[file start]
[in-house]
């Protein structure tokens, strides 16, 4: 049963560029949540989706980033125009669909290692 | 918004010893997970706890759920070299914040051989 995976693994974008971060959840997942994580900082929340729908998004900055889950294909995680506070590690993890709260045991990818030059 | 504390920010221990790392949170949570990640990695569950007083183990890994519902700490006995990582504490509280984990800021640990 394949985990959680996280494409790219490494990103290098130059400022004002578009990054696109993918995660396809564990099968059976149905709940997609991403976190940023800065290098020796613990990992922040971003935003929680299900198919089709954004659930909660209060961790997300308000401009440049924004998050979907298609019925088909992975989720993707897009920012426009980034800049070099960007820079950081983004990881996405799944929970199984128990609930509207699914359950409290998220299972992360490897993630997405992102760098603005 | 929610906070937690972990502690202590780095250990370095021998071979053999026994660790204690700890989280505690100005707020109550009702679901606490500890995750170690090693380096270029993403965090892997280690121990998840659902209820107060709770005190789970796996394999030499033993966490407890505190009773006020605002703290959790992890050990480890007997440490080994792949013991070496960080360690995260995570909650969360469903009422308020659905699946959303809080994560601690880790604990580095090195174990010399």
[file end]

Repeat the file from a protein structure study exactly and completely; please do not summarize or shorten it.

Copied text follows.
[in-house]
């Protein structure tokens, strides 16, 4: 049963560029949540989706980033125009669909290692 | 918004010893997970706890759920070299914040051989 995976693994974008971060959840997942994580900082929340729908998004900055889950294909995680506070590690993890709260045991990818030059 | 504390920010221990790392949170949570990640990695569950007083183990890994519902700490006995990582504490509280984990800021640990 394949985990959680996280494409790219490494990103290098130059400022004002578009990054696109993918995660396809564990099968059976149905709940997609991403976190940023800065290098020796613990990992922040971003935003929680299900198919089709954004659930909660209060961790997300308000401009440049924004998050979907298609019925088909992975989720993707897009920012426009980034800049070099960007820079950081983004990881996405799944929970199984128990609930509207699914359950409290998220299972992360490897993630997405992102760098603005 | 929610906070937690972990502690202590780095250990370095021998071979053999026994660790204690700890989280505690100005707020109550009702679901606490500890995750170690090693380096270029993403965090892997280690121990998840659902209820107060709770005190789970796996394999030499033993966490407890505190009773006020605002703290959790992890050990480890007997440490080994792949013991070496960080360690995260995570909650969360469903009422308020659905699946959303809080994560601690880790604990580095090195174990010399």